That's really the message that we need to get out there is that the firefighter and the fire officer, they're the most important piece of equipment on the fire ground. And we need to make sure when we're asking people to put themselves in harm's way and run up 15 flights of stairs to put out a fire or save somebody that the most important piece of equipment, which has that firefighter is ready to go and fit the duty and they're not going to drop dead from the leading cause of death on the fire ground, which is heart attacks. It sounds simple, but we're still struggling to get that that number pushed down. 

Although it's been better. But in the FDNY 2001, one of the things that people forget is that prior to 911 that year we lost 10 firefighters, seven firefighters from heart disease, heart attacks, and the line of duty that year. 

Since 2002 we were able to drop that number through the fire department, starting the medical program, the private public partnerships that they have with organizations like mine, dealing with the unions and making sure that, you know, people are, you know, it's not an adversarial process, right? 

The medical for most firefighters, the biggest fear firefighters have is getting pulled off the line. So if that's the case, then you make sure that the medicals aren't going to be something that is going to be a penalizing to the firefighter or that threat of getting pulled off line is not there so that, you know, they can make sure that they have nothing life-threatening going on. 

Right? So if you're gonna pull a guy applying for blood pressure, well, if the guy goes and gets medicine and he's on the right medicine, his blood pressure is normal. He goes for his medical. He's going to be okay. And he's going to pass his medical and be full duty. But we need to get that message out there. We need to make sure departments understand that that's a real there's a, there's a real tension or real a wall between medical offices, right? The occupational medical office  and the firefighters in the field and bridging that gap and breaking down that wall is something that needs to be done so that we can make sure more firefighters go home to their families.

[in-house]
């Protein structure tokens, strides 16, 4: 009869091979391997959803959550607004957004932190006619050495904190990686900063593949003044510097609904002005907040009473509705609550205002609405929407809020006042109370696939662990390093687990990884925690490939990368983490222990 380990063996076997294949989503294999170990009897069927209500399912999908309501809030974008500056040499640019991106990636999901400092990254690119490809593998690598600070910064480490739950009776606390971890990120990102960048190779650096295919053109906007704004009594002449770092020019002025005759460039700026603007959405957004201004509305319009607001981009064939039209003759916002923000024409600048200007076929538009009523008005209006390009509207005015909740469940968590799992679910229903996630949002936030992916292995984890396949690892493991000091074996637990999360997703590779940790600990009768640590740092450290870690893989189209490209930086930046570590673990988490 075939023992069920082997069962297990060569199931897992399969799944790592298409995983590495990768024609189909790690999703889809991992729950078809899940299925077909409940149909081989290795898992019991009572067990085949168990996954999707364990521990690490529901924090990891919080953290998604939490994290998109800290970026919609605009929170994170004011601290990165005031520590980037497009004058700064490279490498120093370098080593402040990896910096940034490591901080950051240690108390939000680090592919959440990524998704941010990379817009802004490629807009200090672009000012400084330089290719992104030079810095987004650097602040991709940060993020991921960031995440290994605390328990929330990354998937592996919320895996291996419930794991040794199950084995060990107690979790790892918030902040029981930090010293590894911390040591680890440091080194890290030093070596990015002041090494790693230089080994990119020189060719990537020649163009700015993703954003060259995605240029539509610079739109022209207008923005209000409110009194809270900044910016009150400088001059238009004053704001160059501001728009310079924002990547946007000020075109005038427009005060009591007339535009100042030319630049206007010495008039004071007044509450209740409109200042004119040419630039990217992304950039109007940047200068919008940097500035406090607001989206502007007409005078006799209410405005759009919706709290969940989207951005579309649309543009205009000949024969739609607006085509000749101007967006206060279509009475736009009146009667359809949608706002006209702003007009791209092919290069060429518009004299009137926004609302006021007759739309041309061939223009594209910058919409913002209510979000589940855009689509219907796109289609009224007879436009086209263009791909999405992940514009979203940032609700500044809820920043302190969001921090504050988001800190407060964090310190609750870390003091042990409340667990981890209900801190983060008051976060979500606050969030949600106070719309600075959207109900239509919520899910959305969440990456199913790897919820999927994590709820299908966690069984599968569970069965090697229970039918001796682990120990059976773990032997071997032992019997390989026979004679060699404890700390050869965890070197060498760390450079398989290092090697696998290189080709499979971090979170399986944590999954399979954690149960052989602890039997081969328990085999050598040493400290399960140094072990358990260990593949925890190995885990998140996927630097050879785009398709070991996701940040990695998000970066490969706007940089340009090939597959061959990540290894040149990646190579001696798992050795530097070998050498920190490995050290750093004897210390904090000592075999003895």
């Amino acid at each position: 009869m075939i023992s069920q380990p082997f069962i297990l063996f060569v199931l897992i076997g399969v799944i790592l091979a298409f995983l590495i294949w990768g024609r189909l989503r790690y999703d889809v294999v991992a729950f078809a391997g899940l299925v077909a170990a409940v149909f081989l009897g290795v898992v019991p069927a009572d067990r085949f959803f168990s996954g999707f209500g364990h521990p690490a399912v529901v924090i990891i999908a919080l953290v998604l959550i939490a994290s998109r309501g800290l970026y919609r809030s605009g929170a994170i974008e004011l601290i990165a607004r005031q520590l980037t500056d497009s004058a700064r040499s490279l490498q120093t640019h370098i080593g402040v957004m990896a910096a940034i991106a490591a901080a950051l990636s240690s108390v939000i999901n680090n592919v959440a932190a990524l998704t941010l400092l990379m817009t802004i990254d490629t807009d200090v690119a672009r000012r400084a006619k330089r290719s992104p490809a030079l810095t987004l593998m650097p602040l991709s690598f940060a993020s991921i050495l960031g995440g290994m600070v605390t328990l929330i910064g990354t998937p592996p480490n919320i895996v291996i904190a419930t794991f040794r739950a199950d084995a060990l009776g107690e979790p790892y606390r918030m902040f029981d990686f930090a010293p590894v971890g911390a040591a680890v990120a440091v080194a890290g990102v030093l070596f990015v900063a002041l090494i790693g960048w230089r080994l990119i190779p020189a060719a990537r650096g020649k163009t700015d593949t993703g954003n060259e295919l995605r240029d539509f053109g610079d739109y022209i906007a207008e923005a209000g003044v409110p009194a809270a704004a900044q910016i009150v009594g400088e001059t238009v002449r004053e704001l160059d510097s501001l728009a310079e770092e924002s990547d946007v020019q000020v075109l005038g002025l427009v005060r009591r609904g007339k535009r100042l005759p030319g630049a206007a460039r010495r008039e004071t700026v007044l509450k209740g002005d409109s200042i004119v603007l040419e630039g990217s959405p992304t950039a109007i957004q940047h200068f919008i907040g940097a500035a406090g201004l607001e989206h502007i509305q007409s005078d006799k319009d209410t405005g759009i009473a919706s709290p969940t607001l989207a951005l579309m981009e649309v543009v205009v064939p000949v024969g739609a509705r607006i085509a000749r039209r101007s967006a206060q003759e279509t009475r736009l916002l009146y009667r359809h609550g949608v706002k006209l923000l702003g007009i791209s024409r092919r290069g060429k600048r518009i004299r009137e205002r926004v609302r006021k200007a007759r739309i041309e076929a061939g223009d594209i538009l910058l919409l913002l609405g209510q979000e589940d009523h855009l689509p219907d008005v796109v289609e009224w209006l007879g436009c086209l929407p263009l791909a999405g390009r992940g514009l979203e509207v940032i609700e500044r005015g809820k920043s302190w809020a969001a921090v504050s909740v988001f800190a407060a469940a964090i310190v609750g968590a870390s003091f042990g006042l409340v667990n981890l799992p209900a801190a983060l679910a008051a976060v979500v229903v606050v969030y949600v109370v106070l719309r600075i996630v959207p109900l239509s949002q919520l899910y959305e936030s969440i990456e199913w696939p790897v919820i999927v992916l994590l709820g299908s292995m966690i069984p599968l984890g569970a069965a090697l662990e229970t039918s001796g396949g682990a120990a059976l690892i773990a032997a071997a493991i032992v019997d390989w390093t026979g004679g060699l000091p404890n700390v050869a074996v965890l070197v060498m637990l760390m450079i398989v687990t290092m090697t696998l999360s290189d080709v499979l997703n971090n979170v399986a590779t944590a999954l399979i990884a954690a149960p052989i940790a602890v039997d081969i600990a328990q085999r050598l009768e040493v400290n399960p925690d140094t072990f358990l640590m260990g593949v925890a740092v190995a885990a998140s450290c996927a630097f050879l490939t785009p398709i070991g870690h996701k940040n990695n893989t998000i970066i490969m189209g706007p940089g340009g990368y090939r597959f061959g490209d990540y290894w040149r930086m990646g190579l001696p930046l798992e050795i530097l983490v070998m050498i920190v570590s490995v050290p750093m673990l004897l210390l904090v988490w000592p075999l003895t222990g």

Bob Keys, Retired FDNY Battalion Chief: [00:27:27] It brings to mind the co-operative relationship that took place in the last eight years in Boston, where the city, the union, and the Fire Chief all came together to make a difference to change the culture and the Take No Smoke Program. I talked about a few minutes ago. 

You're a hundred percent right. In order to make a difference in firefighters lives. It needs to be non-punitive. It needs to be everybody working together for the same goal is to keep those firefighters healthy, keep them alive while working together and not punishing them. 

 Todd, you shared with me recently that many fire departments around the country signed up to have LifeScan evaluate all of their firefighters on an annual basis. If have a firefighters listening to this podcast and wants his department to look into this kind of annual exam, what should they do?  

Todd LeDuc, Chief Strategy Officer for LifeScan Wellness Centers: [00:28:11] Absolutely. that's a great point and I know FDNY is blessed to have the resources like Rob and my department that I retired from is blessed to have the resources. 

But a lot of departments are still looking at how do they do this and how can they bring NFPA physicals with the way we do it by coming onsite and really being turnkey in the easiest way to get that information is just to visit our website, I think about it this way it's probably not a fire department in the country that wouldn't think of not maintaining their apparatus. 

Right? And have a fleet preventative maintenance program and we really need to think about that same kind of mentality with our, with our members, with our firefighters, because within the course of even a year cancer can grow so much cardiovascular issues, hypertension, can take a  tremendous toll on the body and put that member at elevated risk for sudden death, line of duty deaths. 

So if you're interested in more information, I'd love to have that dialogue with you. We have departments coming on in both on the law enforcement side and on the public safety fire side. So it's a total approach to just taking care of our first responders. 

Bob Keys, Retired FDNY Battalion Chief: [00:29:31] Rob. I worked with your dad when he was a Battalion Chief in the Fourth Floor Battalion in Brooklyn. I was brand new Battalion Chief and he was very helpful to me. I remember him introducing you to me at a time. You were on the promotion list to Lieutenant. 

I just assumed that you would follow your dad's footsteps, become a chief officer as well, but your path and your career seems to me, way more satisfying. You have made a difference in hundreds of firefighters lives, if not more, can you tell us how and why you founded New York Firefighters Heart and Lung. 

Rob Brown, FDNY Lieutenant: [00:30:02] Well, I first graduated PA school in July of 2001 and I started doing plastic surgery. So I would work my two night tours and I'd go to the office in between and I'd come into the firehouse around four 30, five o'clock and sitting around and have coffee and everybody would sit around and they'd say, what did you do today?